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Ants use vector or visual information to head to a particular goal. To cope with disturbances or ‘errors’ arising from their global vector, they use landmarks either as familiar beacons to guide their entire journey or/and to pinpoint a specific location. Studies on Formica and Melophorus bagoti have shown the ants correct for any local displacements along the route which led several authors (me included!) to predict that ants use panoramic cues for homing.

Till date, however, no studies have explicitly tested this. Paul and Ken do exactly this in their recent article in Current Biology. By mimicking the skyline profile using walls of differing dimensions, they provide the best experimental evidence for the use of panoramic skyline not only for ants, but also for any insect. They show the ant’s orientation in the natural scene is similar to the skyline profile they provided. They then rotated the skyline profile and found the ants change their orientation to match the rotation of the panorama.

Further reading:
Paul Graham & Ken Cheng. 2009. Ants use the panoramic skyline as a visual cue during navigation. Current Biology 19: R935 – R937

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Asexuality in ants

Eukaryotic organisms mostly reproduce sexually. Since no males were collected in the Neotropical ant fungus growing ant Mycocepurus smithii, Himler and colleagues tested if M. smithii is asexual using different strategies: genetic tools, morphological measures and experimental analyses. Read this paper and check out the neat images of the reproductive tracts.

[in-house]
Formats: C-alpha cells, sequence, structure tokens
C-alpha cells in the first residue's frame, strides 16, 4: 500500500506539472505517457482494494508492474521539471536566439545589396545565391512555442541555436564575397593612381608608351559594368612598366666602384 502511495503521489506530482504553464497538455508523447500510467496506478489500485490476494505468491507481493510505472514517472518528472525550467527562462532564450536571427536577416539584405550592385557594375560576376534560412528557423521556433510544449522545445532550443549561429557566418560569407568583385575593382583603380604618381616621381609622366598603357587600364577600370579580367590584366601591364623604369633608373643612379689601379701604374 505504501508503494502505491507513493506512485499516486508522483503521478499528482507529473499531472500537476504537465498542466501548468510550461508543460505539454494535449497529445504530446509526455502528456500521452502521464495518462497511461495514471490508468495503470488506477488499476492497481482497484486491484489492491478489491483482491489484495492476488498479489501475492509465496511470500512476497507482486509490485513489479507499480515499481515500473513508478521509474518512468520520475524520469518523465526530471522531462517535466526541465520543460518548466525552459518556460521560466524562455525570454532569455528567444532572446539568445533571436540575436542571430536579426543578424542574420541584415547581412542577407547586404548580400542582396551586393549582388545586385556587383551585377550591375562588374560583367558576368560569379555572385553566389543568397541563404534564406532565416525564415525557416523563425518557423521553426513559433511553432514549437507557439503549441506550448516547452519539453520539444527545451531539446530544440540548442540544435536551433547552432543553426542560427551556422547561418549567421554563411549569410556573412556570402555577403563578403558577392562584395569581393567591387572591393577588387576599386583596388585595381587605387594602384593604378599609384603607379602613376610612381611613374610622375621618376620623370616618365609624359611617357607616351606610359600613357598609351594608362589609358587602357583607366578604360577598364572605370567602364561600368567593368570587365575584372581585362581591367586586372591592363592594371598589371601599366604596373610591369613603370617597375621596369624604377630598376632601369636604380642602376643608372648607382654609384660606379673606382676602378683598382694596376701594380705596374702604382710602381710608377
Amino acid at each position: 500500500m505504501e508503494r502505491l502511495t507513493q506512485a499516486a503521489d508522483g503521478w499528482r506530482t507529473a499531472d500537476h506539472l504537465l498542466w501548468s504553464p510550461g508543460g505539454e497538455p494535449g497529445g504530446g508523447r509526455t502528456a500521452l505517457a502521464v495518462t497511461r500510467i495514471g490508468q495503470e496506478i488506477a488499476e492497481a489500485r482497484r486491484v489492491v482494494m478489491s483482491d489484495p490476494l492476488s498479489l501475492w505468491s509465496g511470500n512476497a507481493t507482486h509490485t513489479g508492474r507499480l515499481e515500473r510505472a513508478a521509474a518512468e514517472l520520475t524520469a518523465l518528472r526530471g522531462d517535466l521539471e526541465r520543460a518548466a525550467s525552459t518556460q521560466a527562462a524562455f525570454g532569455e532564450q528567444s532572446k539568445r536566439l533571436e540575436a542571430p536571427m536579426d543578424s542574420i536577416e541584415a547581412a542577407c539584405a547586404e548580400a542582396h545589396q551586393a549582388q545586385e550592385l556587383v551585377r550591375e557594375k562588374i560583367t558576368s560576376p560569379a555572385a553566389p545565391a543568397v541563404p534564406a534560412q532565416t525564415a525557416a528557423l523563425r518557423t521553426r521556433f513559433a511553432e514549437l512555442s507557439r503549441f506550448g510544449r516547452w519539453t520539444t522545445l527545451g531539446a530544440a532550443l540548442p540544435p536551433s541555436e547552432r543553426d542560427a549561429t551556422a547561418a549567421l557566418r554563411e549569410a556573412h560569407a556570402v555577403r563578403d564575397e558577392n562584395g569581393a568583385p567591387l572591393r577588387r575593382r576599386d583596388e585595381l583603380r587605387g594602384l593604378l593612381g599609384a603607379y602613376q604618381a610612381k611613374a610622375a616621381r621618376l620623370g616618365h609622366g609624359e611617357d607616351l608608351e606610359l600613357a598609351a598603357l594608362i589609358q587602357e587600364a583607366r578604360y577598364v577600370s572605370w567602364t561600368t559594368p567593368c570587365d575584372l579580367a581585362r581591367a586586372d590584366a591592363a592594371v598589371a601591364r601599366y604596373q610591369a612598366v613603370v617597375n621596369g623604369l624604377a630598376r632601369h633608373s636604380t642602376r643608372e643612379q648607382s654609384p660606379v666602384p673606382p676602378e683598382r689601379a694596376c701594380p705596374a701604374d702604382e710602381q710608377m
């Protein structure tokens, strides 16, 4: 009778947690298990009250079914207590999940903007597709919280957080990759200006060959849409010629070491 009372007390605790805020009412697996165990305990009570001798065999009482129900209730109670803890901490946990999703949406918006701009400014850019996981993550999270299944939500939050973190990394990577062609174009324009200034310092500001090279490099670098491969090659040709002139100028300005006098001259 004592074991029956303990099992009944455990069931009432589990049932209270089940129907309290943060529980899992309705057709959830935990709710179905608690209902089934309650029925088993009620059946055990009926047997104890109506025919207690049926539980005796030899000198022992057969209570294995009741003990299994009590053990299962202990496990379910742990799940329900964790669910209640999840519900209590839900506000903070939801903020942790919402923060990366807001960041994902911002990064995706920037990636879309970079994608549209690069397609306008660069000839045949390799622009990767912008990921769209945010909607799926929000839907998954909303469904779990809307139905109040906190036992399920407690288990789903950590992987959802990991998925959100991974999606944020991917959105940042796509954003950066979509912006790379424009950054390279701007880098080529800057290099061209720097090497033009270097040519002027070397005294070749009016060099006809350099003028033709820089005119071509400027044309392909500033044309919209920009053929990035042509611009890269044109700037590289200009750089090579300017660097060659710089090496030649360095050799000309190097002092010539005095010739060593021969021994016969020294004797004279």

Abstract: Asexual reproduction imposes evolutionary handicaps on asexual species, rendering them prone to extinction, because asexual reproduction generates novel genotypes and purges deleterious mutations at lower rates than sexual reproduction. Here, we report the first case of complete asexuality in ants, the fungus-growing ant Mycocepurus smithii, where queens reproduce asexually but workers are sterile, which is doublyenigmatic because the clonal colonies of M. smithii also depend on clonal fungi for food. Degenerate female mating anatomy, extensive field and laboratory surveys, and DNA fingerprinting implicate complete asexuality in this widespread ant species. Maternally inherited bacteria (e.g. Wolbachia, Cardinium) and the fungal cultivars can be ruled out as agents inducing asexuality. M. smithii societies of clonal females provide a unique system to test theories of parent–offspring conflict and reproductive policing in social insects. Asexuality of both ant farmer and fungal crop challenges traditional views proposing that sexual farmer ants outpace coevolving sexual crop pathogens, and thus compensate for vulnerabilities of their asexual crops. Either the double asexuality of both farmer and crop may permit the host to fully exploit advantages of asexuality for unknown reasons or frequent switching between crops (symbiont reassociation) generates novel ant–fungus combinations, which may compensate for any evolutionary handicaps of asexuality in M. smithii.